• Good communication is of utmost importance in all forms of cancer care and especially so in the palliative context, where patients as well as relatives tend to be hypersensitive (Sandgren et al. 2010). To render the ungraspable graspable, met- aphors are frequently used drawing on their capacity to capture the intangible in terms of more familiar experiences. For instance, to die from cancer can be described as coming to the end of a life journey or losing a battle (Semino et al. 2015). The overarching goal of the project Metaphors in palliative cancer care (MEPAC), a Sweden-based three-year interdisciplinary research project involving linguists and health care researchers, is to strengthen the scienti c foundation for health care professionals’ understanding and use of metaphors in Swedish palliative cancer care. The project is inspired by the UK-based study Metaphor in end-of-life care (MELC). Our poster aims to give an overview of the entire project and present a snapshot of some preliminary ndings from a pilot study on blogs written by patients su ering from incurable cancer. Compared to other inter- net-based platforms such as chat rooms or discussion groups, ill-ness blogs are unique forums for self-expression. Personal blogs written by cancer patients have been observed to have the potential to contribute to nursing science’s body of knowledge and hence capability to alleviate the psychosocial burdens associated with cancer diagnosis (Heilferty 2009), which is why blogs were found particular- ly suitable for the current study. Furthermore, the Swedish blog arena stands out in international comparisons, because it is not delimited to young users but hosts a more varied range of writers (Andersson 2012). In addition to the blog data, the project also investigates interviews with patients, relatives and health care profes- sionals carried out within the frames of the Centre for Collaborative Palliative Care at Linnaeus University, Sweden. Our qualitative analysis of the blog data serves as a foundation for subsequent quantitative analyses using corpus tools in collaboration with the SWE-CLARIN initiative.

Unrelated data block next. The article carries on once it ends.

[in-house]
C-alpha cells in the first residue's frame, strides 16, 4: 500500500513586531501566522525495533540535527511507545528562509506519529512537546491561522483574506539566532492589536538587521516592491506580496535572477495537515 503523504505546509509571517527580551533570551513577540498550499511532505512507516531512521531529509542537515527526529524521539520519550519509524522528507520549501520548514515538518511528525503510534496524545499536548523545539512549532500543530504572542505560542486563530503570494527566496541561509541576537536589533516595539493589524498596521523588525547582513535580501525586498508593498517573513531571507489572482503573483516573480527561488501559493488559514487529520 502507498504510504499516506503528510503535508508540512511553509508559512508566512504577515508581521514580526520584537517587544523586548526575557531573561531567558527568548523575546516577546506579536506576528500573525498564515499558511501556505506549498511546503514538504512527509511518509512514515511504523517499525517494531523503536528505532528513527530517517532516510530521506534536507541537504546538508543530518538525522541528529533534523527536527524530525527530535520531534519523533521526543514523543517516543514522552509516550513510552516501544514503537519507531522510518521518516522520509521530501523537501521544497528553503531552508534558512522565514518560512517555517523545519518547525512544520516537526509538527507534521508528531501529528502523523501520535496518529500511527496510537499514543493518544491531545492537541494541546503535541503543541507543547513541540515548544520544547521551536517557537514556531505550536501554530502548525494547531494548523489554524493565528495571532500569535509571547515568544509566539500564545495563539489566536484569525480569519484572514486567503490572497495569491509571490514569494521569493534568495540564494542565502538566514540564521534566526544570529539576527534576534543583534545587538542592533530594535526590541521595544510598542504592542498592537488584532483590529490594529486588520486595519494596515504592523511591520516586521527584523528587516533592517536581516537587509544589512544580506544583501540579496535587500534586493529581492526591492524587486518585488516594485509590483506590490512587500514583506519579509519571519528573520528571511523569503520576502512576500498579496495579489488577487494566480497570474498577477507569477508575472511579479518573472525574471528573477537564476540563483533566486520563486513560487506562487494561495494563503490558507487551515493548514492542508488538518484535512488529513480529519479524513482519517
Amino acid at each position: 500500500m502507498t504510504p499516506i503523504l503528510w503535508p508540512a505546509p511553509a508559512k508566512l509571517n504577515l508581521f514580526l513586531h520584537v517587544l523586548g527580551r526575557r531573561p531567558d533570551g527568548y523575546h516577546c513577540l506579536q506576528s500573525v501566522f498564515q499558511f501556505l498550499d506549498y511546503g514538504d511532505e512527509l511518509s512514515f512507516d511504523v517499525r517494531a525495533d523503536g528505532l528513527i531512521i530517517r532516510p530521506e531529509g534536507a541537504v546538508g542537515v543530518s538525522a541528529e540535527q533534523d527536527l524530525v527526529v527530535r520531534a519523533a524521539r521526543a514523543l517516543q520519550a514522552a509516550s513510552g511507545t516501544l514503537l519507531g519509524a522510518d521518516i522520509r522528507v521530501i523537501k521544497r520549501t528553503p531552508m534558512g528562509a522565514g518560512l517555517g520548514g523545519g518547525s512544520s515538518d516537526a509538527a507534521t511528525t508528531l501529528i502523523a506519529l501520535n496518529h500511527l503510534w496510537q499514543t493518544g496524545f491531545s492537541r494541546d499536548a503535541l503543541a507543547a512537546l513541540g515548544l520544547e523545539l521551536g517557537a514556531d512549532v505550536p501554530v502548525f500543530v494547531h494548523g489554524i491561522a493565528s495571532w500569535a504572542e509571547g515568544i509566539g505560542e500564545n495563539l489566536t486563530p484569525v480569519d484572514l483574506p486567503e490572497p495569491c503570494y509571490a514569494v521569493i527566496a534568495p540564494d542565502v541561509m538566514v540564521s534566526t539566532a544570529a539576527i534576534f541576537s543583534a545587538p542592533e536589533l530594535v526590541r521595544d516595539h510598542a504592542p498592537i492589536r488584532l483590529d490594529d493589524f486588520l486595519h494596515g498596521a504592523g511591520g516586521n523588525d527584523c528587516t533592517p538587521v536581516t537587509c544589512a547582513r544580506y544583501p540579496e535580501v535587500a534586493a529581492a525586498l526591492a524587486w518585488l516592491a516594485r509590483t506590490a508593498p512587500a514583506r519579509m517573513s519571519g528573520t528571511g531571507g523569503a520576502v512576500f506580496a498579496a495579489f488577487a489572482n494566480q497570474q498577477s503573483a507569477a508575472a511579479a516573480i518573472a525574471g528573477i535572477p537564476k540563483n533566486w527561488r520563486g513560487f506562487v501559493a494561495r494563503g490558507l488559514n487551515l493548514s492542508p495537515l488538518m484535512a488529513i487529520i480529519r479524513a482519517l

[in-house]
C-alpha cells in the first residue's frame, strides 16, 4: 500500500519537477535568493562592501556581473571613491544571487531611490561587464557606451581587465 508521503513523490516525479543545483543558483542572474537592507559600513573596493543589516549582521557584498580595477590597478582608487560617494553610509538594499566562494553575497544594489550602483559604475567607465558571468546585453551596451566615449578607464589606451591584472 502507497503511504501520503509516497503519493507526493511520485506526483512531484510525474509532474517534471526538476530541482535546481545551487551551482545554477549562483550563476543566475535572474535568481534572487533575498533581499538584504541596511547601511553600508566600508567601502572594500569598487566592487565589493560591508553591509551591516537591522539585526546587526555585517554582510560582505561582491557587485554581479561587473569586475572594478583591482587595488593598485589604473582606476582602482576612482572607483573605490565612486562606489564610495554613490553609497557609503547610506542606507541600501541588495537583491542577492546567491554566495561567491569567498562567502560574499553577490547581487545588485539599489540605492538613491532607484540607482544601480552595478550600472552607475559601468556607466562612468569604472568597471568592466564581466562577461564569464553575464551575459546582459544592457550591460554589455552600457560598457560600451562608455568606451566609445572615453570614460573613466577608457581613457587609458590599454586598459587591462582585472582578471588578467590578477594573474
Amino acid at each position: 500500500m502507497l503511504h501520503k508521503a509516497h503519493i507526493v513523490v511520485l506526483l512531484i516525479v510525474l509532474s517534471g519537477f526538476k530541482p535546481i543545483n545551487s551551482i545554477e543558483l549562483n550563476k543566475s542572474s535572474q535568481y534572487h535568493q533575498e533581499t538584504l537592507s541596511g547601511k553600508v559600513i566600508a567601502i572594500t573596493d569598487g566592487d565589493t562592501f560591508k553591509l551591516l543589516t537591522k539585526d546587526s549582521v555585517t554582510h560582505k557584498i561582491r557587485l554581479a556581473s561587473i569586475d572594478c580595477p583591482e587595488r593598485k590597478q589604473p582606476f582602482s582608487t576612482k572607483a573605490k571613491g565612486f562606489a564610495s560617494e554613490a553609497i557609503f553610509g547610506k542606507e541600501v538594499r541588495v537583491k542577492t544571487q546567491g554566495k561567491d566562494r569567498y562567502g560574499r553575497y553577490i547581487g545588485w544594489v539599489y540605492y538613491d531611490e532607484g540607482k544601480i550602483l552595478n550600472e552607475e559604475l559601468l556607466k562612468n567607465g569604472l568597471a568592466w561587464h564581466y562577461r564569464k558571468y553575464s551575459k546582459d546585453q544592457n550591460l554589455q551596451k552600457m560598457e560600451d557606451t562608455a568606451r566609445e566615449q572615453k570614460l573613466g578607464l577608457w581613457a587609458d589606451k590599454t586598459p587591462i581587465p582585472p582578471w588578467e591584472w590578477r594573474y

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5.
  • Hommerberg, Charlotte, 1960-, et al. (författare)
  • Rendering the ungraspable graspable : the use of metaphors in Swedish palliative cancer care
  • 2016
  • Ingår i: Palliative Medicine : A Multiprofessional Journal. - Sage Publications. - 0269-2163. ; 30:6, s. NP364-NP364
  • Tidskriftsartikel (övrigt vetenskapligt)abstract
    • Good communication is of utmost importance in all forms of cancer care and especially so in the palliative context. To render the ungraspable graspable, metaphors are frequently used drawing on their capacity to capture the intangible in terms of more familiar experiences. For instance, to die from cancer can be described as ’coming to the end of a life journey’ or ’losing a battle’. Metaphors are largely language and culture specific. Today’s increasingly multicultural societies require particular awareness in order to achieve dignified, individualized palliative cancer care. This project aims to strengthen the scientific foundation for the use of metaphors in Swedish palliative cancer care. A secondary aim is to compare the use of metaphors in Sweden and the UK in order to reveal differences and similarities. Textual data are collected froma) internet-based blogs, where patients write about their illness-related emotions and experiences while being in palliative care, and fromb) interviews with patients, family and health care professionals, where the focus is to investigate what it means to live a dignified life in palliative care.The two sets of data are analyzed using both qualitative and quantitative linguistic methods. First, the Pragglejaz procedure, a well-established linguistic method for metaphor identification, is used in order to manually identify metaphorical expressions in the material, develop analytic categories adapted to the Swedish language data and ensure inter-rater reliability. Second, the material is approached by means of corpus linguistic methods. The combination of research methods is inspired by the UK-based MELC project. The data are currently being processed and the first results will be presented at the conference. The project is funded by The Kamprad Family Foundation, Sweden.
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6.
  • Paradis, Carita, 1953-, et al. (författare)
  • We drink with our eyes first: The web of sensory perceptions, aesthetic experiences and mixed imagery in wine reviews
  • 2016
  • Ingår i: Mixing metaphor. - John Benjamins Publishing Company. - 9789027202109 ; s. 179-202
  • Bokkapitel (refereegranskat)abstract
    • This chapter analyzes the language resources that writers have at their disposal to describe their experience of the web of sensory perceptions that are evoked in the wine tasting practice. The task of the writer is to provide a mental understanding of the sensations as well as a prehension of the experiences. We show that this involves the weaving together of the senses, starting with the sight of the wine followed by a description that is iconic with the wine tasting procedure. The descriptors are systematically used cross-modally both through ontological cross-overs and through longer stretches of mixed imagery. We also show how the socio-cultural context of wine consumption correlates with the types of imagery used in wine descriptions.